Nicholas Holt, Josh Hellman and Hugh Keys-Byrne star in a scene from the action movie Mad Max: The Road to Rage.
Hugh Keys-Byrne, the actor best known for his role as iconic villains in the Mad Max action movie franchise, has died. He was 73 years old.
On Wednesday, Keys-Byrne’s manager confirmed to USA TODAY that the Australian-English actor died peacefully on Tuesday morning. The manager added that during this time the actor’s family had requested confidentiality.
Keys-Byrne played the villain Toecutter in the original 1979 film Mad Max. He returned to play another bad guy – General Immortan Joe – in 2015’s “Mad Max: Fury Road.”
George Miller, who directed both films, recalled Keys-Byrne in a statement to USA TODAY.
“Hugh was scary, bold, warm and kind both as an artist and as a person,” Miller said. “He taught us so much.”
Charlize Theron, who co-starred with Keys-Byrne in “Mad Max: Road to Rage,” paid tribute to the actor.
“RIP Hugh Keays-Byrne,” she wrote on Twitter. “It’s amazing that you managed to play an evil warlord so well because you were such a kind, beautiful soul. I will miss you deeply, my friend.”
As the vicious leader of the biker gang Toecutter, Keys-Byrne confronted Mel Gibson’s Max in “Mad Max.” The Indian-born former member of the London Royal Shakespeare returned as the masked, monstrous military commander Imortan Joe for “Fury Road”, which raised over 44 million dollars in his first weekend.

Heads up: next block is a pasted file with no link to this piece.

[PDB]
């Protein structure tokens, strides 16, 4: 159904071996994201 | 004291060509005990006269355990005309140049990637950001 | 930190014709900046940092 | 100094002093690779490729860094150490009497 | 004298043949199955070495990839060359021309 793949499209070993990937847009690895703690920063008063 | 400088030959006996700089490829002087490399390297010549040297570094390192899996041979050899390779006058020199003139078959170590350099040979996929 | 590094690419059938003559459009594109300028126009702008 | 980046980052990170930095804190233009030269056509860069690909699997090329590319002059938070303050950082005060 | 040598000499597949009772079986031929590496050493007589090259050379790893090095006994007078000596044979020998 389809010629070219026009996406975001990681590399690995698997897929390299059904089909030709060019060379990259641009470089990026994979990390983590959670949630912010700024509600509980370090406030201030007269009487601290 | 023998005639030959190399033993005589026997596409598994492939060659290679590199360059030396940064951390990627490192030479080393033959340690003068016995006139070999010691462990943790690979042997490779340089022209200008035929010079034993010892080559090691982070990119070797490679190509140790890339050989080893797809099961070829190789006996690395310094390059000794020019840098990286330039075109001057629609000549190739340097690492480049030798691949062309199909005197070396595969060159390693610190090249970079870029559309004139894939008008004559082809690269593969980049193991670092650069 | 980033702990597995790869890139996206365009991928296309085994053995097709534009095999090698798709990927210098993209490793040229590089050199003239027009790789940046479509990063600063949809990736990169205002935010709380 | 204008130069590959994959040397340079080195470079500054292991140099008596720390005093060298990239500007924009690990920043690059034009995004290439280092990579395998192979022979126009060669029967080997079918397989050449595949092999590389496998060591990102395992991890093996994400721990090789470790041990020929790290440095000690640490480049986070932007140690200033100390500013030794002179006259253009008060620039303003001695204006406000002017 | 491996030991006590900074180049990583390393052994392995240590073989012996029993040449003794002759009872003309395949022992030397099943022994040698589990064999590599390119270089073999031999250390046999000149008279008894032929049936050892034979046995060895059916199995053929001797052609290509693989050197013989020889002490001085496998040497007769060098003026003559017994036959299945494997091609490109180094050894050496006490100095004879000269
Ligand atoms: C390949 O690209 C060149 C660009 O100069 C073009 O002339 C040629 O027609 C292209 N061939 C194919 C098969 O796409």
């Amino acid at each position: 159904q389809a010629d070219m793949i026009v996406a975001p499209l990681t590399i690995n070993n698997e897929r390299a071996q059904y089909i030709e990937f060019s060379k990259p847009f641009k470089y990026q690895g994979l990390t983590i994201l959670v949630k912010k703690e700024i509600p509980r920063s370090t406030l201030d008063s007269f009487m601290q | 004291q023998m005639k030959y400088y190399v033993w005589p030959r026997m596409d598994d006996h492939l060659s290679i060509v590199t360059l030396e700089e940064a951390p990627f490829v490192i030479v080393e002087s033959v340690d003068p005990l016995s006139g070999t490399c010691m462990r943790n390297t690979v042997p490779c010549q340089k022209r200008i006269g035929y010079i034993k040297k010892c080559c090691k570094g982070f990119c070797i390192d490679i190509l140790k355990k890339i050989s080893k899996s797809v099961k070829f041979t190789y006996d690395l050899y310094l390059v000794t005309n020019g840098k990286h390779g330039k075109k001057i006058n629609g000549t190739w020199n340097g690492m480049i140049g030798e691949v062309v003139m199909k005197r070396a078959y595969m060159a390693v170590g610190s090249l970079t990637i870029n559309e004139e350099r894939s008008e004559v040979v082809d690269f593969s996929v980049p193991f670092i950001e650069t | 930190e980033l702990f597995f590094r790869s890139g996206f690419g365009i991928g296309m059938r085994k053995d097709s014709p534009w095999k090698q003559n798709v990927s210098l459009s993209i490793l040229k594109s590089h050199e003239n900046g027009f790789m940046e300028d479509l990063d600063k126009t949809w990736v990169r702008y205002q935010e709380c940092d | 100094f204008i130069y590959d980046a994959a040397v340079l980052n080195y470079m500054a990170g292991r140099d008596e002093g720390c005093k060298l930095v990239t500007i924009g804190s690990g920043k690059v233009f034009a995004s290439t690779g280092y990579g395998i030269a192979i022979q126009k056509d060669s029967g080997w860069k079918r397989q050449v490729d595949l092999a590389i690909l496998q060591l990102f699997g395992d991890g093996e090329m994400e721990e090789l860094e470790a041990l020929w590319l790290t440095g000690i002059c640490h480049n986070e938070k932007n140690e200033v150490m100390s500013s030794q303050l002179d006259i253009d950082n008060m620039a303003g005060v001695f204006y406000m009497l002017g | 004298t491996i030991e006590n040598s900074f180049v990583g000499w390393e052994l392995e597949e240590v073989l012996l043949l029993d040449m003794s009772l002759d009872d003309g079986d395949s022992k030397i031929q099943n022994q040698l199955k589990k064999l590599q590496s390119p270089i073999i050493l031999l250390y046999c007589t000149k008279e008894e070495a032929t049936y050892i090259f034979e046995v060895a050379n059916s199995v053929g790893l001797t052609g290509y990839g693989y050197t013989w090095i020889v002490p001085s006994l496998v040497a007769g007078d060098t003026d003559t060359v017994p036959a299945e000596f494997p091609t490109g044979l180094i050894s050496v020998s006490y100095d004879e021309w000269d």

Keys-Byrne reflects on the success of the franchise in an interview with USA TODAY in 2015. “I don’t think you think about such things. It looks a little big,” he said, adding that being a villain is good because “for an old ham like it’s great fun for me. “
“I’m always inclined to be bad,” he said. “I long to play lover.”
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Keys-Byrne began her acting career as a teenager, working in television and stage work, before joining the Royal Shakespeare Companyand graduated in Australia in 1973 after a touring production of A Midsummer Night’s Dream. It became a regular on the big and small screens of Australia before Miller called.
The director signed Keys-Byrne and a group of fellow actors to play Toecutter and his band, but could not afford to fly them from Sydney to Melbourne. So the first director sent them motorcycles by train, and the crew went down, forming a tight group as they walked.
Outside the screen, Keys-Byrne was a housewife for whom the beautiful day involved drawing, writing poetry, or tools in his garden.
“I like to sit around, talk, drink coffee, chat about politics and rubbish,” he told USA TODAY. “Everything is fine.”
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Contribution: Brian Truit
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